Monday, August 28, 2006
Interchange Is No Small Change (WayTooHigh.com)
If you have traveled to Las Vegas recently, the latest spin on slot machines is the electronic valuation button. Rather than playing at a quarter or dollar machine, casinos make it easier and faster to pocket your money. There are fewer coin-operated machines; most just accept paper currency. And, they have this new feature - you choose the machine's valuation for each spin. From 25-cents, to $1, $2, $5. It is your choice - don't forget to always play the full value.
This certainly is no small change, especially if you are accustomed to leisurely playing the quarter machines. Get a few lucky jackpots and you feel compelled to instantly change the currency to a richer denomination.
The difference between a casino and Visa® or MasterCard® is that at least you know what you are playing in Vegas. The rates keep changing, but you are in control. When consumers use their debit and credit cards at a store, doctor's office or anywhere that cards are accepted - because there are nearly one-hundred differing interchange fees - it is anyone's guess what the actual fee will be. And, that is just how the credit card associations like it.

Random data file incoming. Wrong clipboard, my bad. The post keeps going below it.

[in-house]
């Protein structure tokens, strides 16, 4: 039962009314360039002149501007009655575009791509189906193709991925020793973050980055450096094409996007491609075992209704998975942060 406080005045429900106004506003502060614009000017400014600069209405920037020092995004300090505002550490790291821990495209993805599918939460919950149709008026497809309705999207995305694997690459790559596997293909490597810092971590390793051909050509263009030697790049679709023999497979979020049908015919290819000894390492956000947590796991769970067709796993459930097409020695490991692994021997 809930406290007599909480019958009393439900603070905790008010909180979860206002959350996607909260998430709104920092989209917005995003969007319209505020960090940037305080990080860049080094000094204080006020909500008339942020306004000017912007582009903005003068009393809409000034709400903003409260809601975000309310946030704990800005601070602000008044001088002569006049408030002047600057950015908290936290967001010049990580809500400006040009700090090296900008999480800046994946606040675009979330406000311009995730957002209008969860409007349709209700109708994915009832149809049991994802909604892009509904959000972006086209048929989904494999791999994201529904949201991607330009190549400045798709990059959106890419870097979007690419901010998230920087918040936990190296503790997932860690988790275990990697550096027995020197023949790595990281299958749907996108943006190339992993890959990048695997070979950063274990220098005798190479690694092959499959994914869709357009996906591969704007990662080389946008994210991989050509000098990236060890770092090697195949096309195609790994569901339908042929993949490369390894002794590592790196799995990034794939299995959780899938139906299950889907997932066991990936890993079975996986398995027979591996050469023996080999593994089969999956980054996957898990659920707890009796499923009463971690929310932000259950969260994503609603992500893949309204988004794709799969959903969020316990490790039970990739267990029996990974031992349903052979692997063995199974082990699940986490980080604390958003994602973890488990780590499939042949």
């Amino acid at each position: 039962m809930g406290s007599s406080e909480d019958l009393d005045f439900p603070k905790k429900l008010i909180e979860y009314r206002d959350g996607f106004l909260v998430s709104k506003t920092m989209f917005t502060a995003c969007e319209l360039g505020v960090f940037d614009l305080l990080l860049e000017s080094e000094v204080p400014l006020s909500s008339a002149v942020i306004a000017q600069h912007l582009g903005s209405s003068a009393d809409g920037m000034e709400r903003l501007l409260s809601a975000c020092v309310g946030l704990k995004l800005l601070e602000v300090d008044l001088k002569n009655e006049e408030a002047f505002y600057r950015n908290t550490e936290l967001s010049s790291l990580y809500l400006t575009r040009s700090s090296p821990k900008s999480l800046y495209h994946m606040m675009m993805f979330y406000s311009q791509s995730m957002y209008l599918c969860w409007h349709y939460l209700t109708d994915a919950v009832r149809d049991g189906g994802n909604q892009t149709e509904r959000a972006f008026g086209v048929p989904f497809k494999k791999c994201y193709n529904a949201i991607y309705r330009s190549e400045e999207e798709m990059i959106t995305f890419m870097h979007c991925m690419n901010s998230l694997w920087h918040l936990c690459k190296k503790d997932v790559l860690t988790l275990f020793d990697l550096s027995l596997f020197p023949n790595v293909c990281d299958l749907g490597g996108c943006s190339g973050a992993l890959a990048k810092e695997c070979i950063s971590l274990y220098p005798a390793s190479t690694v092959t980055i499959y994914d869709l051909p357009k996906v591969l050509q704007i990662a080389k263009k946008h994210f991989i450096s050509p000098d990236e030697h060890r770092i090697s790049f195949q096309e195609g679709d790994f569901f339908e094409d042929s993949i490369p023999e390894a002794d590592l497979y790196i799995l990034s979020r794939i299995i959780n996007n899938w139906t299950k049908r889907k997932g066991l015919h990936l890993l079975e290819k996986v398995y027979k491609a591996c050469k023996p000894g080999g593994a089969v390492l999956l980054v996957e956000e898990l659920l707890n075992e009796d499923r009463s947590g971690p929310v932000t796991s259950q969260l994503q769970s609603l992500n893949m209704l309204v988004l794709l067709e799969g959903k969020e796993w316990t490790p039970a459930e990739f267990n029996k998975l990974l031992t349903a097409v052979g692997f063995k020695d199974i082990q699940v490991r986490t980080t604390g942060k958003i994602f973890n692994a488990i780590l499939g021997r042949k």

As a retailer and ecommerce business-owner, we have no clue what the individual merchant interchange fees are. But, like millions of other merchants, we too know it is no small change.
Each year the banks reap billions (~$25-billion last year) from these fees which they control by agreement and stand accused by us of illegally fixing the prices on.
Posted by Tales from the World of Photo Scanning at 6:12 PM